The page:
Dotted lines 735, 740 and 745 represent reference planes used in discussion herein. In particular reference plane 740 marks the location of the waist of light beam 750. Reference plane 735 represents the output surface of a diode laser array while reference plane 745 represents a side surface of the array. It is difficult or impossible to place a bulk optical component closer to the diode laser than reference planes 735 or 745.
Lens 760 is placed near the diode laser such that the optical path distance from the lens to waist reference plane 740 is one focal length. This distance is the sum of the distance from the lens to beam splitter 730 and the distance from the beam splitter to waist reference plane 740. Mirror 765 is placed one focal length away from lens 760 on the opposite side of the lens from the diode laser. The distance from the lens to reference plane 745 is denoted “f−x” in the figure to show that it is less than one focal length.
It can be seen by comparison of
The virtual retro reflector of
The system of
The optical systems disclosed herein offer efficient light extraction from diode laser arrays for display applications. Second harmonic light generated in both directions from an intra-cavity nonlinear optical material is recovered by a virtual retro reflector so that the focusing properties of the light are optimized. Further, speckle is reduced by retro reflected path lengths that may be longer than the coherence length of diode lasers in an array.
All of the optical systems disclosed herein also apply to arrays of lasers that are not diode lasers. For example, an array of optically pumped lasers would benefit from the optical systems described herein in the same way that diode lasers do. Furthermore, it is unnecessary for the harmonic light generated in the laser cavities to be second harmonic light. All of the optical systems described herein apply equally to other harmonics or light produced by sum frequency generation, difference frequency generation, optical parametric oscillators, four-wave mixing, and/or other nonlinear optical processes. The method of producing gain and the frequency of the light created in a nonlinear process may be selected to suit a particular application.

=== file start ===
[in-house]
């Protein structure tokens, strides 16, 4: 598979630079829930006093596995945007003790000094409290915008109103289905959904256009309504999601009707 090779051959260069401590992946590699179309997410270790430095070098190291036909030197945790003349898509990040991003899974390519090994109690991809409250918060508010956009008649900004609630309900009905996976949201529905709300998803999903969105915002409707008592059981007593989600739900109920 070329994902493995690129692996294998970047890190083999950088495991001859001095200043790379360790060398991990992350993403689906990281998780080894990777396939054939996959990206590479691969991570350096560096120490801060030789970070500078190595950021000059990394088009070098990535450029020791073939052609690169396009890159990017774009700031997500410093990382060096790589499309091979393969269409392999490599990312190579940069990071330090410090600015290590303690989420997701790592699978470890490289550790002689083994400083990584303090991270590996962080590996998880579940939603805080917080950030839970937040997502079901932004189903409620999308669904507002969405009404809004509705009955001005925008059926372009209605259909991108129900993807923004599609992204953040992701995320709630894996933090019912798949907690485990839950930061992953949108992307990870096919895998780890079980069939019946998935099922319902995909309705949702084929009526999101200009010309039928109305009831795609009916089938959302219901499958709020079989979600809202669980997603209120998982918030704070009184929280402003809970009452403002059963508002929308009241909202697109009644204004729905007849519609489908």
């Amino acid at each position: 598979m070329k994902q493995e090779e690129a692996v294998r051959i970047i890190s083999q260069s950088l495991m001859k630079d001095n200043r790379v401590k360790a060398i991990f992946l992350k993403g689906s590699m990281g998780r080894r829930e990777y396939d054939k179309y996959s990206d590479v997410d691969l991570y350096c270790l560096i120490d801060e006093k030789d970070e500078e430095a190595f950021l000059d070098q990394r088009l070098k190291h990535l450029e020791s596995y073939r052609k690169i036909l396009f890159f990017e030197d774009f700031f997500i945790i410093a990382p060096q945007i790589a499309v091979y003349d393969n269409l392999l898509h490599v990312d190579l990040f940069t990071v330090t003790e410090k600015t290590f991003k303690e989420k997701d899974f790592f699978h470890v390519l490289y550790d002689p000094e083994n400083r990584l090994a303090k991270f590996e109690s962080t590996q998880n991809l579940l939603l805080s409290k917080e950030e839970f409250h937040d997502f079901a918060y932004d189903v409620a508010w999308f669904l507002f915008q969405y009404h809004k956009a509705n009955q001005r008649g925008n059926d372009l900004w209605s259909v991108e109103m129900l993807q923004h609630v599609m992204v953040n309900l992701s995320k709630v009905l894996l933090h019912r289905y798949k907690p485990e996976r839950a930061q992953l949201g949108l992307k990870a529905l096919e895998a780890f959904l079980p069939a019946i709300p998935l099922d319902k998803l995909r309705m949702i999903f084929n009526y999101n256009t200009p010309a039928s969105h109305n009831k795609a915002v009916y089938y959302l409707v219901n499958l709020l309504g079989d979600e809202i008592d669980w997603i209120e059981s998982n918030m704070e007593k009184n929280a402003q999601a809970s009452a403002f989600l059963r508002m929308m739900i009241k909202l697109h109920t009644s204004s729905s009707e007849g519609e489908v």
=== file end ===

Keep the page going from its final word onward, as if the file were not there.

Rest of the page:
As one skilled in the art will readily appreciate from the disclosure of the embodiments herein, processes, machines, manufacture, means, methods, or steps, presently existing or later to be developed that perform substantially the same function or achieve substantially the same result as the corresponding embodiments described herein may be utilized according to the present invention. Accordingly, the appended claims are intended to include within their scope such processes, machines, manufacture, means, methods, or steps.
The above description of illustrated embodiments of the systems and methods is not intended to be exhaustive or to limit the systems and methods to the precise form disclosed. While specific embodiments of, and examples for, the systems and methods are described herein for illustrative purposes, various equivalent modifications are possible within the scope of the systems and methods, as those skilled in the relevant art will recognize. The teachings of the systems and methods provided herein can be applied to other systems and methods, not only for the systems and methods described above.
In general, in the following claims, the terms used should not be construed to limit the systems and methods to the specific embodiments disclosed in the specification and the claims, but should be construed to include all systems that operate under the claims. Accordingly, the systems and methods are not limited by the disclosure, but instead the scope of the systems and methods are to be determined entirely by the claims.
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|U.S. Classification||372/101, 372/50.11, 372/21, 372/50.124, 372/99, 372/22, 372/98|
|Cooperative Classification||H01S3/109, H01S3/08059, H01S5/141, H01S5/4062, H01S3/082, H01S5/183, H01S3/0813, H01S5/423|
|European Classification||H01S5/40H2D, H01S5/14B|
|Jun 2, 2010||AS||Assignment|
Owner name: ALCES TECHNOLOGY, INC,WYOMING
Free format text: ASSIGNMENT OF ASSIGNORS INTEREST;ASSIGNOR:BLOOM, DAVID M;REEL/FRAME:024475/0626
Effective date: 20100602
Owner name: ALCES TECHNOLOGY, INC, WYOMING
Free format text: ASSIGNMENT OF ASSIGNORS INTEREST;ASSIGNOR:BLOOM, DAVID M;REEL/FRAME:024475/0626
Effective date: 20100602
|Jul 31, 2015||FPAY||Fee payment|
Year of fee payment: 4